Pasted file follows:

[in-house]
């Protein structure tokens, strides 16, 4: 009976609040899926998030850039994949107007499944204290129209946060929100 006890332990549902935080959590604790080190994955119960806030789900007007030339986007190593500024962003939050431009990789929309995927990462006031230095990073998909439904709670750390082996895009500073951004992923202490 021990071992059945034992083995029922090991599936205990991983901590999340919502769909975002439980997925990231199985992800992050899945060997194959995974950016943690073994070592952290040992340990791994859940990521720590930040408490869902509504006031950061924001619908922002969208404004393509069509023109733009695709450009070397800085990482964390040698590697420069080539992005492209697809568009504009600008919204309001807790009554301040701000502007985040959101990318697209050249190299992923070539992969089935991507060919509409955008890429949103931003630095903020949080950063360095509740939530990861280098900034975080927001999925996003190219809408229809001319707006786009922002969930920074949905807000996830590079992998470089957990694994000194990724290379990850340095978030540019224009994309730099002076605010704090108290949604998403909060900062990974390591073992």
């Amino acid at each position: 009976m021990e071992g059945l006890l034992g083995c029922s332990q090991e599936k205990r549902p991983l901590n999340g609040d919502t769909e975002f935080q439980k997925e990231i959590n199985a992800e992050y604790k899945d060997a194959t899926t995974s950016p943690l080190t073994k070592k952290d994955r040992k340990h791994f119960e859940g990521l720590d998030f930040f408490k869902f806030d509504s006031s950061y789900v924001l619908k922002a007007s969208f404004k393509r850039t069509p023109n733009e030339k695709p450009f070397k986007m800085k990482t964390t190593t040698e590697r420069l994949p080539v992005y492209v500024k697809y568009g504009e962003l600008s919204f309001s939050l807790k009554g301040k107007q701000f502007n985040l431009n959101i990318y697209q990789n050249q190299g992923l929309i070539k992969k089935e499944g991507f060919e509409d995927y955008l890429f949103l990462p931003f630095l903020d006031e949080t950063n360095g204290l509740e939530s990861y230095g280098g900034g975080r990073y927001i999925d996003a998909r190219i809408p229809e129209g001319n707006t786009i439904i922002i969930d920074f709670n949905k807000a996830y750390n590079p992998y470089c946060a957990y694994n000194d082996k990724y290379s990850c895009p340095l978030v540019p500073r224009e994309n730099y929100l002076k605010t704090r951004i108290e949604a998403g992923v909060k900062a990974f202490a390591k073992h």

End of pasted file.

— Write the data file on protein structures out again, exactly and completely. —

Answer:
[in-house]
């Protein structure tokens, strides 16, 4: 009976609040899926998030850039994949107007499944204290129209946060929100 006890332990549902935080959590604790080190994955119960806030789900007007030339986007190593500024962003939050431009990789929309995927990462006031230095990073998909439904709670750390082996895009500073951004992923202490 021990071992059945034992083995029922090991599936205990991983901590999340919502769909975002439980997925990231199985992800992050899945060997194959995974950016943690073994070592952290040992340990791994859940990521720590930040408490869902509504006031950061924001619908922002969208404004393509069509023109733009695709450009070397800085990482964390040698590697420069080539992005492209697809568009504009600008919204309001807790009554301040701000502007985040959101990318697209050249190299992923070539992969089935991507060919509409955008890429949103931003630095903020949080950063360095509740939530990861280098900034975080927001999925996003190219809408229809001319707006786009922002969930920074949905807000996830590079992998470089957990694994000194990724290379990850340095978030540019224009994309730099002076605010704090108290949604998403909060900062990974390591073992």
């Amino acid at each position: 009976m021990e071992g059945l006890l034992g083995c029922s332990q090991e599936k205990r549902p991983l901590n999340g609040d919502t769909e975002f935080q439980k997925e990231i959590n199985a992800e992050y604790k899945d060997a194959t899926t995974s950016p943690l080190t073994k070592k952290d994955r040992k340990h791994f119960e859940g990521l720590d998030f930040f408490k869902f806030d509504s006031s950061y789900v924001l619908k922002a007007s969208f404004k393509r850039t069509p023109n733009e030339k695709p450009f070397k986007m800085k990482t964390t190593t040698e590697r420069l994949p080539v992005y492209v500024k697809y568009g504009e962003l600008s919204f309001s939050l807790k009554g301040k107007q701000f502007n985040l431009n959101i990318y697209q990789n050249q190299g992923l929309i070539k992969k089935e499944g991507f060919e509409d995927y955008l890429f949103l990462p931003f630095l903020d006031e949080t950063n360095g204290l509740e939530s990861y230095g280098g900034g975080r990073y927001i999925d996003a998909r190219i809408p229809e129209g001319n707006t786009i439904i922002i969930d920074f709670n949905k807000a996830y750390n590079p992998y470089c946060a957990y694994n000194d082996k990724y290379s990850c895009p340095l978030v540019p500073r224009e994309n730099y929100l002076k605010t704090r951004i108290e949604a998403g992923v909060k900062a990974f202490a390591k073992h």